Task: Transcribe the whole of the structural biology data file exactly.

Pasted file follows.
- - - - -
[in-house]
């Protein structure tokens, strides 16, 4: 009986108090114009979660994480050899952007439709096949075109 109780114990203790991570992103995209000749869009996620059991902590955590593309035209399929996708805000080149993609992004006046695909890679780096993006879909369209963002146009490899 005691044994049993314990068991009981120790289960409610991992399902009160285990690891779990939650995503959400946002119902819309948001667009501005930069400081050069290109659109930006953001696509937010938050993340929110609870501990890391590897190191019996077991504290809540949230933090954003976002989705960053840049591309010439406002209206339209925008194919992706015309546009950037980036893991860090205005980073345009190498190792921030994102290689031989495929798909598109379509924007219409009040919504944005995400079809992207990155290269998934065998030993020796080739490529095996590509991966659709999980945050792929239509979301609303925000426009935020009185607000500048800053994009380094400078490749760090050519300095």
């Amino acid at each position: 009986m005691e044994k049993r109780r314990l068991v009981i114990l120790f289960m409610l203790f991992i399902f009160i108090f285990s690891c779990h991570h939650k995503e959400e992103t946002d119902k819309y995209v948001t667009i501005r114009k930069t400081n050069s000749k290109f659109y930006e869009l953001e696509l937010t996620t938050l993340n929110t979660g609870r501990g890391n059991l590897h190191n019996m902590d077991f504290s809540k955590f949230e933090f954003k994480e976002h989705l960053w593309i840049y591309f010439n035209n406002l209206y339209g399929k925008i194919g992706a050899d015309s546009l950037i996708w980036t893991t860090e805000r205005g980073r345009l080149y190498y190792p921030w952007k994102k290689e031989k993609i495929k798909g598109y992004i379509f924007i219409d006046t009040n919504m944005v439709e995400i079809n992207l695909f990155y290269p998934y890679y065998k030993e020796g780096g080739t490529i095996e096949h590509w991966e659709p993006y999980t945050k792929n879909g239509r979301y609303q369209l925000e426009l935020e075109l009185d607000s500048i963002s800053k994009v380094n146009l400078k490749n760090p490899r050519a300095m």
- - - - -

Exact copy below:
[in-house]
């Protein structure tokens, strides 16, 4: 009986108090114009979660994480050899952007439709096949075109 109780114990203790991570992103995209000749869009996620059991902590955590593309035209399929996708805000080149993609992004006046695909890679780096993006879909369209963002146009490899 005691044994049993314990068991009981120790289960409610991992399902009160285990690891779990939650995503959400946002119902819309948001667009501005930069400081050069290109659109930006953001696509937010938050993340929110609870501990890391590897190191019996077991504290809540949230933090954003976002989705960053840049591309010439406002209206339209925008194919992706015309546009950037980036893991860090205005980073345009190498190792921030994102290689031989495929798909598109379509924007219409009040919504944005995400079809992207990155290269998934065998030993020796080739490529095996590509991966659709999980945050792929239509979301609303925000426009935020009185607000500048800053994009380094400078490749760090050519300095």
């Amino acid at each position: 009986m005691e044994k049993r109780r314990l068991v009981i114990l120790f289960m409610l203790f991992i399902f009160i108090f285990s690891c779990h991570h939650k995503e959400e992103t946002d119902k819309y995209v948001t667009i501005r114009k930069t400081n050069s000749k290109f659109y930006e869009l953001e696509l937010t996620t938050l993340n929110t979660g609870r501990g890391n059991l590897h190191n019996m902590d077991f504290s809540k955590f949230e933090f954003k994480e976002h989705l960053w593309i840049y591309f010439n035209n406002l209206y339209g399929k925008i194919g992706a050899d015309s546009l950037i996708w980036t893991t860090e805000r205005g980073r345009l080149y190498y190792p921030w952007k994102k290689e031989k993609i495929k798909g598109y992004i379509f924007i219409d006046t009040n919504m944005v439709e995400i079809n992207l695909f990155y290269p998934y890679y065998k030993e020796g780096g080739t490529i095996e096949h590509w991966e659709p993006y999980t945050k792929n879909g239509r979301y609303q369209l925000e426009l935020e075109l009185d607000s500048i963002s800053k994009v380094n146009l400078k490749n760090p490899r050519a300095m």